Road to Mars begins with relocated asteroid chunk, NASA decides
Sen—NASA says it will learn more about what it takes to send astronauts to Mars by practicing with a piece of an asteroid relocated into lunar orbit rather than by snaring and transporting an entire small body.
After detailed studies of both options, NASA on Wednesday unveiled its preference for Plan B—plucking a 2- to 4-meter diameter boulder off the surface of a larger asteroid and nudging it into a high lunar orbit. Despite a price tag of roughly $100 million more than Plan A, NASA associate administrator Robert Lightfoot told reporters it's worth the cost.
"It really gives us an opportunity to demonstrate capabilities we're going to need for future human missions beyond low-Earth orbit and then ultimately, to Mars," Lightfoot said.
“The option to retrieve a boulder from an asteroid will have a direct impact on planning for future human missions to deep space and begin a new era of spaceflight,” he added in statement.
Congress has been lukewarm and occasionally hostile to the initiative, which is estimated to cost about $1.25 billion, plus launch costs.
The mission grew out of President Obama’s April 2010 call to send astronauts to an asteroid by 2025 as a steppingstone to a human mission to Mars. The previous plan to follow up the International Space Station program was to develop a base on the Moon before heading to Mars, but the initiative was canceled due to budget shortfalls.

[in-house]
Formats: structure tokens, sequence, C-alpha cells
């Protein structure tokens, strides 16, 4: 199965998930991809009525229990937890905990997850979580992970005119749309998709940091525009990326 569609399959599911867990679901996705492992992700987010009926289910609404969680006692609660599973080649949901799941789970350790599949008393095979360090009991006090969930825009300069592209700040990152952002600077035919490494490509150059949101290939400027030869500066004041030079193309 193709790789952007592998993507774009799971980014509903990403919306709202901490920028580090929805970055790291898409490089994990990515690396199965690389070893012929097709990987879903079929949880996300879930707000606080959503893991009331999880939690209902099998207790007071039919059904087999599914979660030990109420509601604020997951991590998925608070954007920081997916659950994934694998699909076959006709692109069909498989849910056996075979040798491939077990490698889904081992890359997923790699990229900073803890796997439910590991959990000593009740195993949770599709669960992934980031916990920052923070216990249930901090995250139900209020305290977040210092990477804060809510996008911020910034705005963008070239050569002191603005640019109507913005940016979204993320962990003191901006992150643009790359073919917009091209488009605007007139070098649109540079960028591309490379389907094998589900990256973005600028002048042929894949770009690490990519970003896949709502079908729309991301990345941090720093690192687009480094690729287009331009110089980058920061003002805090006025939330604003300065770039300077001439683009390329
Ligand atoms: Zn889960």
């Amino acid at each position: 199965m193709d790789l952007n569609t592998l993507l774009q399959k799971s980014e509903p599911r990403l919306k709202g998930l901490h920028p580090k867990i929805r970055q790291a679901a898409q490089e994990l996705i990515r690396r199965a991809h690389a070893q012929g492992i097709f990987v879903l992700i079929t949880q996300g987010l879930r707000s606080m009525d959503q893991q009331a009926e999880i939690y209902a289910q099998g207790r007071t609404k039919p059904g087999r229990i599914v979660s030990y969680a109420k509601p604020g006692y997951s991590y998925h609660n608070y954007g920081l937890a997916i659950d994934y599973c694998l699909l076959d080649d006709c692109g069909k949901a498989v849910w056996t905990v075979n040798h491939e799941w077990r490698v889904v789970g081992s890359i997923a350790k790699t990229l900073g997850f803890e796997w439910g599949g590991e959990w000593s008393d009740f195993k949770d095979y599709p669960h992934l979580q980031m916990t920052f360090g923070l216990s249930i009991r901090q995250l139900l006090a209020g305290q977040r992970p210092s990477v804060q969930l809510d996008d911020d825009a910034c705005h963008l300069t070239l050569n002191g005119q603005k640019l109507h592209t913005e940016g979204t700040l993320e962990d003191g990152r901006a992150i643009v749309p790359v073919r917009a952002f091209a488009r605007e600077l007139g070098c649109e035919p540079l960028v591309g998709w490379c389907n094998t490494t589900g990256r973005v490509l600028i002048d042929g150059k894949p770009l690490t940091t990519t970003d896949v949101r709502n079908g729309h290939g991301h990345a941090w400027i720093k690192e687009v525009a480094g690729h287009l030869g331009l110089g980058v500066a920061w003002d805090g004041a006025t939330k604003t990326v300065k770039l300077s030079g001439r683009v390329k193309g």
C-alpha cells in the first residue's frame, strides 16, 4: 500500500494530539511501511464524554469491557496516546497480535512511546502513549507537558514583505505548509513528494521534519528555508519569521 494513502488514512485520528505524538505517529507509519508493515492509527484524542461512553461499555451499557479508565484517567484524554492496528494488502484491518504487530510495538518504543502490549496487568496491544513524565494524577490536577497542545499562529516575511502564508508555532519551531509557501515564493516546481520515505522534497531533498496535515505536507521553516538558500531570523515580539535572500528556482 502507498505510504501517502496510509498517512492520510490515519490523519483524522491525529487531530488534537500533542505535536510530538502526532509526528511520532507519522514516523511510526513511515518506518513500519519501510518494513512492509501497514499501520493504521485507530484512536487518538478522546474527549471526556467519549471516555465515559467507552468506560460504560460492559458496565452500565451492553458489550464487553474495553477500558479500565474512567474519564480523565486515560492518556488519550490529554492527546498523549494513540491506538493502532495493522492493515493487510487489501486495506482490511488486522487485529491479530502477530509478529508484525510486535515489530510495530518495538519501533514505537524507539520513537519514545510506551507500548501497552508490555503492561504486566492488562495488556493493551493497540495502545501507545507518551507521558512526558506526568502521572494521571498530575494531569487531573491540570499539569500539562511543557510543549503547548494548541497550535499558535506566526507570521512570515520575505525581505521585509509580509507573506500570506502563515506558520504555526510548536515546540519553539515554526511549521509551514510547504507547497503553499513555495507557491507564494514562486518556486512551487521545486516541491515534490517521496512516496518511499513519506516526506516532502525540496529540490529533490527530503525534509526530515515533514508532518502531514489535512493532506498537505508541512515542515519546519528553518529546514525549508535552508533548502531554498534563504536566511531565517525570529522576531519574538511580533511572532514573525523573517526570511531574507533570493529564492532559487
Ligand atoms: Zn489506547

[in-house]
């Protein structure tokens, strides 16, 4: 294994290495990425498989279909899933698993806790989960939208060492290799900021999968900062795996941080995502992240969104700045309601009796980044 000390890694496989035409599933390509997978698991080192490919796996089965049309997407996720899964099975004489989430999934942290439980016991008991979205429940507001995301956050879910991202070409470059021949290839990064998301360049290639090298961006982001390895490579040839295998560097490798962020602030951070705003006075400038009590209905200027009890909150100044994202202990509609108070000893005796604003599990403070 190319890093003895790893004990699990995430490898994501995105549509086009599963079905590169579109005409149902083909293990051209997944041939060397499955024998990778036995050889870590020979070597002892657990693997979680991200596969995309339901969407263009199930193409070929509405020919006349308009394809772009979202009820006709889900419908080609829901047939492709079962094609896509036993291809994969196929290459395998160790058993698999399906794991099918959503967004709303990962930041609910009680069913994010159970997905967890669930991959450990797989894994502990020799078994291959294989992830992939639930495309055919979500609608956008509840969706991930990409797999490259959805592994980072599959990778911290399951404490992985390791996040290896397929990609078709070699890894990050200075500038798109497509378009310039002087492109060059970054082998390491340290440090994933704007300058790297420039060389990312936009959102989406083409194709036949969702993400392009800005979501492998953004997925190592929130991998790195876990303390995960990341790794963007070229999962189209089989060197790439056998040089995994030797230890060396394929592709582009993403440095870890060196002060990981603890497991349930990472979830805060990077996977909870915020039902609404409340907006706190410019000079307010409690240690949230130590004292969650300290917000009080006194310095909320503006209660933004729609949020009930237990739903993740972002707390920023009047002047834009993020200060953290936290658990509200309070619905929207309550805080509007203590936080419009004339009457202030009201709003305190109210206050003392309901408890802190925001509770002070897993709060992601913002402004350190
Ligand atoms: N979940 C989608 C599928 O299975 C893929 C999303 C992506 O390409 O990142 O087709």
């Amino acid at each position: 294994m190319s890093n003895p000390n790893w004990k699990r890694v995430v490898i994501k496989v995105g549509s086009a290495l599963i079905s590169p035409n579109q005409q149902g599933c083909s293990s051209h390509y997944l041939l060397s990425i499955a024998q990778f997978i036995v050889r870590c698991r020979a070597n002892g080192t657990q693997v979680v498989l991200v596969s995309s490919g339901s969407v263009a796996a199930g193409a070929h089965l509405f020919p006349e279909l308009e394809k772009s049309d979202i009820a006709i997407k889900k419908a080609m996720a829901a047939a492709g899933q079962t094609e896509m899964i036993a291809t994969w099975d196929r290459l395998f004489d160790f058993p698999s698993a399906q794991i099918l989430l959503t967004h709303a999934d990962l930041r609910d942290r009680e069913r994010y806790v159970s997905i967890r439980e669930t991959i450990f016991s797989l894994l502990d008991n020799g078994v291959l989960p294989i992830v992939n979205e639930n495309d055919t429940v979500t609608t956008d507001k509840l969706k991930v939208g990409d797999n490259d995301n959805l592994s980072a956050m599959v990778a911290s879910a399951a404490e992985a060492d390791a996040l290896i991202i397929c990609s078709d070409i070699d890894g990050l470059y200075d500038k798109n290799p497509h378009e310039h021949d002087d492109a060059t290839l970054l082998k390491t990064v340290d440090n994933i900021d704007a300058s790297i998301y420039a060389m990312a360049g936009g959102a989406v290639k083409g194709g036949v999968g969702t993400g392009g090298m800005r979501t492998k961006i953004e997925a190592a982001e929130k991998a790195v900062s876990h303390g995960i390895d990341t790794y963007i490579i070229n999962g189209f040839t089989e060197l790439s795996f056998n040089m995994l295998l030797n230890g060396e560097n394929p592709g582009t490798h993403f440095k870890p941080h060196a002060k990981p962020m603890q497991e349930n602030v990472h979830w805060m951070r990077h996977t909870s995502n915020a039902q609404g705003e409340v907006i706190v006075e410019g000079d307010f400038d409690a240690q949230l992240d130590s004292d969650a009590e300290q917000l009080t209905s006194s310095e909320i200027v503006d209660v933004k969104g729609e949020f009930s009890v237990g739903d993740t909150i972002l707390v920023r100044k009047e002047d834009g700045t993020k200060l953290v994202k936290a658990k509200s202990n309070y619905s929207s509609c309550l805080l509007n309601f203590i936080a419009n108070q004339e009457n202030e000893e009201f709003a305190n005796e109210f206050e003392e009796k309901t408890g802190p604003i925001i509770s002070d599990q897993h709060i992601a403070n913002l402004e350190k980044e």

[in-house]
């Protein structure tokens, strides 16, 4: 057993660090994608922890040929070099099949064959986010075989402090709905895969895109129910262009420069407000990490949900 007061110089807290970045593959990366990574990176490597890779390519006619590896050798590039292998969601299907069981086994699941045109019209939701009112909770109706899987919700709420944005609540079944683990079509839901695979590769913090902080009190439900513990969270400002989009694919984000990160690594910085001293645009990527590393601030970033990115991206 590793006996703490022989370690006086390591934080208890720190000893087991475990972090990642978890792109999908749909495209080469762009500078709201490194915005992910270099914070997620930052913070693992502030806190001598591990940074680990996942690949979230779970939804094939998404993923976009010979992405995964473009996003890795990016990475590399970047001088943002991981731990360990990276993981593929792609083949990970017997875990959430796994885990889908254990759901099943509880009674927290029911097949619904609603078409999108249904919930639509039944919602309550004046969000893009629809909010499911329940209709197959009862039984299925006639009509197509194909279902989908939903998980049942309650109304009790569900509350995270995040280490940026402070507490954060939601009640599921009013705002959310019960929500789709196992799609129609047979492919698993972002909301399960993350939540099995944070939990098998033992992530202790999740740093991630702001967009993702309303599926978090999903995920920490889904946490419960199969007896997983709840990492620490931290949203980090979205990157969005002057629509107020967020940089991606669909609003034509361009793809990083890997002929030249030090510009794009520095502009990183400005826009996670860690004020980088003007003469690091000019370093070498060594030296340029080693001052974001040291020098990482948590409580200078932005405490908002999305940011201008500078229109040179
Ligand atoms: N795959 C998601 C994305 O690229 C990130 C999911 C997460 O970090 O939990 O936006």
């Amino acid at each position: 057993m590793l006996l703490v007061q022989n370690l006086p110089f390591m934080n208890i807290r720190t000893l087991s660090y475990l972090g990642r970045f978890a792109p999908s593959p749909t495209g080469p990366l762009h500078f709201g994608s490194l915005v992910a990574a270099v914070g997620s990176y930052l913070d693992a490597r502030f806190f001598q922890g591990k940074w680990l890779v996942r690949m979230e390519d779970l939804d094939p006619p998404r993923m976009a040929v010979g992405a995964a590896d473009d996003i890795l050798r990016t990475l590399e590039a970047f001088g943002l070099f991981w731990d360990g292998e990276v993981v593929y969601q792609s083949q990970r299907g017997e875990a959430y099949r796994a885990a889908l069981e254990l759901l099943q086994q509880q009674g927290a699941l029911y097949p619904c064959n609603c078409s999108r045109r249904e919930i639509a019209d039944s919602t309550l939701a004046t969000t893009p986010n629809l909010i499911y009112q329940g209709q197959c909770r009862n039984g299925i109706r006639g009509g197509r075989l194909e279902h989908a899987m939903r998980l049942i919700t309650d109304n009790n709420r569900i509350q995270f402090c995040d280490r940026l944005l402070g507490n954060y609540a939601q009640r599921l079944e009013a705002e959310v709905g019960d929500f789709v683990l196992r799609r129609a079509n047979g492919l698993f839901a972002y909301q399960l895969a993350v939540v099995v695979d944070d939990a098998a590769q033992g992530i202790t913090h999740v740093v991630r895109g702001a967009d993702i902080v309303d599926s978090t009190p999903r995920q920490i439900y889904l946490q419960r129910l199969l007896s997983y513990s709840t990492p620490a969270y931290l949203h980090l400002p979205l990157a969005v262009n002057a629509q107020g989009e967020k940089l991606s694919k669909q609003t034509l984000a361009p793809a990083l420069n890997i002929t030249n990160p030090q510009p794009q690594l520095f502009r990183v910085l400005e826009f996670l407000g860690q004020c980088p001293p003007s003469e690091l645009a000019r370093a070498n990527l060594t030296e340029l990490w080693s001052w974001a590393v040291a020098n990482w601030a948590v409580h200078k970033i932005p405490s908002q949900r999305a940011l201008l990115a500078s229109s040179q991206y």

NASA is now aiming to launch the robotic precursor mission in December 2020. It would arrive at a still-to-be selected asteroid about two years later and begin a survey that would last about a year. Once a suitable boulder was identified, the spacecraft would descend to the surface and deploy a pair of robot arms to grapple the selected target.
NASA also wants to conduct a practice deflection maneuver, technology that one day might be needed to divert an asteroid on a collision course with Earth. Ultimately the boulder, still attached to the spacecraft, would be captured by the moon’s gravity, opening the door for a follow-on visit by astronauts around 2025.